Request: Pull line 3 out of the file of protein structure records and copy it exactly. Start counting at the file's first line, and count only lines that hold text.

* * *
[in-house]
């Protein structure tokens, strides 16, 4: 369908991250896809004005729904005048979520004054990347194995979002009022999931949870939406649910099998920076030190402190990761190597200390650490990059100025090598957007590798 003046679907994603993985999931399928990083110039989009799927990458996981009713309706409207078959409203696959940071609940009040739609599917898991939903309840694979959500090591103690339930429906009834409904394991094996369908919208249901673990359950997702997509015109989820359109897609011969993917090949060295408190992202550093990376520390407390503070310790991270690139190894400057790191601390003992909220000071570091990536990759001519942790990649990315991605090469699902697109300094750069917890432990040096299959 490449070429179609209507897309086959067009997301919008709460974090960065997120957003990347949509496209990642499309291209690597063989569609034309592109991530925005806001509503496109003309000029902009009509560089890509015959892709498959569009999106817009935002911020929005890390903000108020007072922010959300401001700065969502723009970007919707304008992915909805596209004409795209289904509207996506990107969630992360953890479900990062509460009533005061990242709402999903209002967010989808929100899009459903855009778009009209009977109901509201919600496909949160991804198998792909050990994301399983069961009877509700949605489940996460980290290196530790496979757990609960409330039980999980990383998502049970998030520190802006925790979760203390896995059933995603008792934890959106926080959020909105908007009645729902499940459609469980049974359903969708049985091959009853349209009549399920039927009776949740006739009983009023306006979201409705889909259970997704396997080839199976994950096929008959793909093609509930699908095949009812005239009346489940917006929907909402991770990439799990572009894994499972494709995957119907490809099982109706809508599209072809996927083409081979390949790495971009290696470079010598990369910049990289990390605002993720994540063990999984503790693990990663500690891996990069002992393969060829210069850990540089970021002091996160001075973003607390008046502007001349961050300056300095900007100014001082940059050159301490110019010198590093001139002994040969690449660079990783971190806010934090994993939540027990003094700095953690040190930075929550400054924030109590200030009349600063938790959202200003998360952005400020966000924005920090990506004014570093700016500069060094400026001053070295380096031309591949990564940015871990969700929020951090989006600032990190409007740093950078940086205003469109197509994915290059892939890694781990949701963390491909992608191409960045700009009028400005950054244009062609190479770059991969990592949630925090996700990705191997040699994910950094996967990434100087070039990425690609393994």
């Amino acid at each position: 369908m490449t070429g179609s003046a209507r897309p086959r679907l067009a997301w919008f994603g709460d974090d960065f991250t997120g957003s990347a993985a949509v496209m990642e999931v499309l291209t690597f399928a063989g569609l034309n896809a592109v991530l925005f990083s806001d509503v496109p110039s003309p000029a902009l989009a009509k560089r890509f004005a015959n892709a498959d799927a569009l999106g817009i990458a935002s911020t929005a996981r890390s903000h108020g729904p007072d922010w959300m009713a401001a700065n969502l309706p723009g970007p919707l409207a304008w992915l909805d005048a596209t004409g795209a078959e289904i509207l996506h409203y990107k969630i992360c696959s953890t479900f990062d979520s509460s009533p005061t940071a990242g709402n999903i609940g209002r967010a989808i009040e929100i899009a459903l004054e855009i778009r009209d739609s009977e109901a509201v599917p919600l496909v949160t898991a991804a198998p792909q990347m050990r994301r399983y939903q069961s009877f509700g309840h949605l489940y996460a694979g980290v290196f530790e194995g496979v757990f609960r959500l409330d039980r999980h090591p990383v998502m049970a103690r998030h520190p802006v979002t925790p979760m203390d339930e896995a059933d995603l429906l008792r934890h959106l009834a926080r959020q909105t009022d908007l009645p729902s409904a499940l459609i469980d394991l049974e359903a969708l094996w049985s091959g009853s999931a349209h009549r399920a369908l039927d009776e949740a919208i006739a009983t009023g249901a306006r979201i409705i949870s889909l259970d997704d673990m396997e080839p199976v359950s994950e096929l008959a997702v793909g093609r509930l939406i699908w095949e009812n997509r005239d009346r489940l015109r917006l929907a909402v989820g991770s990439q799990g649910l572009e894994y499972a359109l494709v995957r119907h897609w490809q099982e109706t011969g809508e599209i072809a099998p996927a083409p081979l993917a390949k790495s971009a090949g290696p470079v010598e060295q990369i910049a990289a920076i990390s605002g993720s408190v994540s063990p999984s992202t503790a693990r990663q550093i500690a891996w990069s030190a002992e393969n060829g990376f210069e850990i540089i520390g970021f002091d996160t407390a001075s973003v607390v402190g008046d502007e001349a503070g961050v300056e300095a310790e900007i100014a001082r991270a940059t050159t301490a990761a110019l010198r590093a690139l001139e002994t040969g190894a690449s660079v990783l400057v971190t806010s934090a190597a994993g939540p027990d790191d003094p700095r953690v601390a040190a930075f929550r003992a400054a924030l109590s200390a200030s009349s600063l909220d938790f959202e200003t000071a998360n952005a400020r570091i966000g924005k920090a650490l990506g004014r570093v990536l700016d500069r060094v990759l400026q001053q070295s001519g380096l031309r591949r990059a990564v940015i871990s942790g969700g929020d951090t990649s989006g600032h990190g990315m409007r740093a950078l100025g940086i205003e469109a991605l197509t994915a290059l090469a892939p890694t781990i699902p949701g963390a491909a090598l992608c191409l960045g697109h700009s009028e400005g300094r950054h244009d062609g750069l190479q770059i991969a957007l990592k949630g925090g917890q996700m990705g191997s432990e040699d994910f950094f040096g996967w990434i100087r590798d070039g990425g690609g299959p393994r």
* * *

């Amino acid at each position: 369908m490449t070429g179609s003046a209507r897309p086959r679907l067009a997301w919008f994603g709460d974090d960065f991250t997120g957003s990347a993985a949509v496209m990642e999931v499309l291209t690597f399928a063989g569609l034309n896809a592109v991530l925005f990083s806001d509503v496109p110039s003309p000029a902009l989009a009509k560089r890509f004005a015959n892709a498959d799927a569009l999106g817009i990458a935002s911020t929005a996981r890390s903000h108020g729904p007072d922010w959300m009713a401001a700065n969502l309706p723009g970007p919707l409207a304008w992915l909805d005048a596209t004409g795209a078959e289904i509207l996506h409203y990107k969630i992360c696959s953890t479900f990062d979520s509460s009533p005061t940071a990242g709402n999903i609940g209002r967010a989808i009040e929100i899009a459903l004054e855009i778009r009209d739609s009977e109901a509201v599917p919600l496909v949160t898991a991804a198998p792909q990347m050990r994301r399983y939903q069961s009877f509700g309840h949605l489940y996460a694979g980290v290196f530790e194995g496979v757990f609960r959500l409330d039980r999980h090591p990383v998502m049970a103690r998030h520190p802006v979002t925790p979760m203390d339930e896995a059933d995603l429906l008792r934890h959106l009834a926080r959020q909105t009022d908007l009645p729902s409904a499940l459609i469980d394991l049974e359903a969708l094996w049985s091959g009853s999931a349209h009549r399920a369908l039927d009776e949740a919208i006739a009983t009023g249901a306006r979201i409705i949870s889909l259970d997704d673990m396997e080839p199976v359950s994950e096929l008959a997702v793909g093609r509930l939406i699908w095949e009812n997509r005239d009346r489940l015109r917006l929907a909402v989820g991770s990439q799990g649910l572009e894994y499972a359109l494709v995957r119907h897609w490809q099982e109706t011969g809508e599209i072809a099998p996927a083409p081979l993917a390949k790495s971009a090949g290696p470079v010598e060295q990369i910049a990289a920076i990390s605002g993720s408190v994540s063990p999984s992202t503790a693990r990663q550093i500690a891996w990069s030190a002992e393969n060829g990376f210069e850990i540089i520390g970021f002091d996160t407390a001075s973003v607390v402190g008046d502007e001349a503070g961050v300056e300095a310790e900007i100014a001082r991270a940059t050159t301490a990761a110019l010198r590093a690139l001139e002994t040969g190894a690449s660079v990783l400057v971190t806010s934090a190597a994993g939540p027990d790191d003094p700095r953690v601390a040190a930075f929550r003992a400054a924030l109590s200390a200030s009349s600063l909220d938790f959202e200003t000071a998360n952005a400020r570091i966000g924005k920090a650490l990506g004014r570093v990536l700016d500069r060094v990759l400026q001053q070295s001519g380096l031309r591949r990059a990564v940015i871990s942790g969700g929020d951090t990649s989006g600032h990190g990315m409007r740093a950078l100025g940086i205003e469109a991605l197509t994915a290059l090469a892939p890694t781990i699902p949701g963390a491909a090598l992608c191409l960045g697109h700009s009028e400005g300094r950054h244009d062609g750069l190479q770059i991969a957007l990592k949630g925090g917890q996700m990705g191997s432990e040699d994910f950094f040096g996967w990434i100087r590798d070039g990425g690609g299959p393994r």